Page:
According to Disney XD series creator Chris Prynoski, his futuristic car-crazy animated show had a long winding path to actually getting on the air. "It's actually an idea I've had for a long time—oh, for ten years—actually, the original network I sold it to was MTV, who ultimately passed on it." Motorcity takes place in future Detroit, which has been refashioned into the metropolis Detroit Deluxe by a sinister corporation headed by Abraham Kane (Mark Hamill). The gloss of this shiny new city is tarnished by the corporation's restrictions of all personal freedoms including personal transportation, leading a gang of teens calling themselves "Burners" to excavate, rebuild, and turbo-charge cars in the old Detroit underneath the new one.
While the home base may have passed on it, Eric Colman, who took the pitch while at another network, remembered Prynoski's pitch when the executive became the Senior Vice President of Original Animation for Disney, and urged Prynoski to bring his "future car show over to the mouse house.
It's not like Prynoski hasn't been busy or anything in the interim: besides his MTV work (he directed episode's of Daria and won an award for the drug trip sequence in Beavis and Butt-Head Do America), he's most well-known as as the head of his own animation studio, Titmouse, Inc., home to series like Metalocalypse, Superjail!, with smaller gigs like an animated sequence on Community and Scott Pilgrim vs. the Animation. With Motorcity, though, the veteran animator is in the director's chair again as well as serving as the series' executive producer.
Still, he couldn't let the concept go over the years, owing in part to his own upbringing in car culture thanks to his dad. "My dad was a real car culture guy. I think he's got every issue of Road and Tractor from like 1960 on to present. He would take me to car shows a lot, and I was always drawn to custom cars and I worked in a garage in high school." Ultimately, making a cartoon about cars was an itch that he had to scratch.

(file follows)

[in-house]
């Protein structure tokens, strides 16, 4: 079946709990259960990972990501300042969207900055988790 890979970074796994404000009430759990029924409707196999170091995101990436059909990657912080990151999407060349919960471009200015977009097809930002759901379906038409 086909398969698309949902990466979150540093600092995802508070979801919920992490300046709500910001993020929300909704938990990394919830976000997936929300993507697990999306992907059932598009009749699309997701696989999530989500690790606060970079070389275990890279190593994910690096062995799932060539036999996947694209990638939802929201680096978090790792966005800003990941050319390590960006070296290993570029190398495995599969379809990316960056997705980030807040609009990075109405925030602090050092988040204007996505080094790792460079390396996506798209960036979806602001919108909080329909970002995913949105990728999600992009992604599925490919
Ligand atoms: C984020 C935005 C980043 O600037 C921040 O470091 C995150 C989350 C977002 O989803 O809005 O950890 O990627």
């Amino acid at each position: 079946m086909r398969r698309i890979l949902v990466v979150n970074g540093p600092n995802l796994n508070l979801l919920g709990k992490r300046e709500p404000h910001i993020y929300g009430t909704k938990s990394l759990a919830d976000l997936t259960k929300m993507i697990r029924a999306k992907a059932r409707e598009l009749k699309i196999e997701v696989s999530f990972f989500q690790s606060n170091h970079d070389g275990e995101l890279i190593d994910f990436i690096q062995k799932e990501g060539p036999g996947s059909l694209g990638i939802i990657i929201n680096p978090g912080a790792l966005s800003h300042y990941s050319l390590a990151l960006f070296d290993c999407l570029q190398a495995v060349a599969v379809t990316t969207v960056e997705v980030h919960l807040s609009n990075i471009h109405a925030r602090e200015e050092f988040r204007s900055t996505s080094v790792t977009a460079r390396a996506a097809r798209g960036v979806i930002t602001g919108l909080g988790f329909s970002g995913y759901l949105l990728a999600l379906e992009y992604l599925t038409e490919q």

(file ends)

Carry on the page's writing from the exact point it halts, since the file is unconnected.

While Motorcity doesn't use licensed cars, Prynoski still takes the opportunities where he can to homage some of his favorites or what he describes as "car genres." For instance, series hero Mike Chilton (Reid Scott) rolls in an early 70's muscle car, while Dutch (Kel Mitchell) has "a 60's, whimsical MOD car," as Prynoski explains it. Texas' (Jess Harnell) ride is more like an armored-up Italian sports car while Julie's car (Kate Micucci) has a more futuristic build than the others, based on a modified police cruiser. Since Motorcity takes place about 150 years into our future, Prynoski says this was an opportunity to drop in vehicles not only from our past, but from hypothetical future vehicles as well. "There's bits and pieces of all kinds of cars and as we go further into the episodes, we see different types of genres of cars," he promises.
Besides providing cool new vehicle designs for the series, it presents the Burners as something like junior archaeologists of transportation's past, allowing both the series and Prynoski to celebrate the history and future of cars. "It's almost like these [cars] are like some throwback to some ancient age. Detroit Deluxe, the society above, doesn't really pay attention to cars... they're technically illegal. But Mike, the Burners, and some of these other groups have—because Detroit has such a wealth of car parts and factories stuff... [they can] fabricate new pieces and kind of put new stuff together." The first episode makes this archaeological element explicit with an homage to Raiders of the Lost Ark as the Burners attempt to hunt up long-lost auto parts.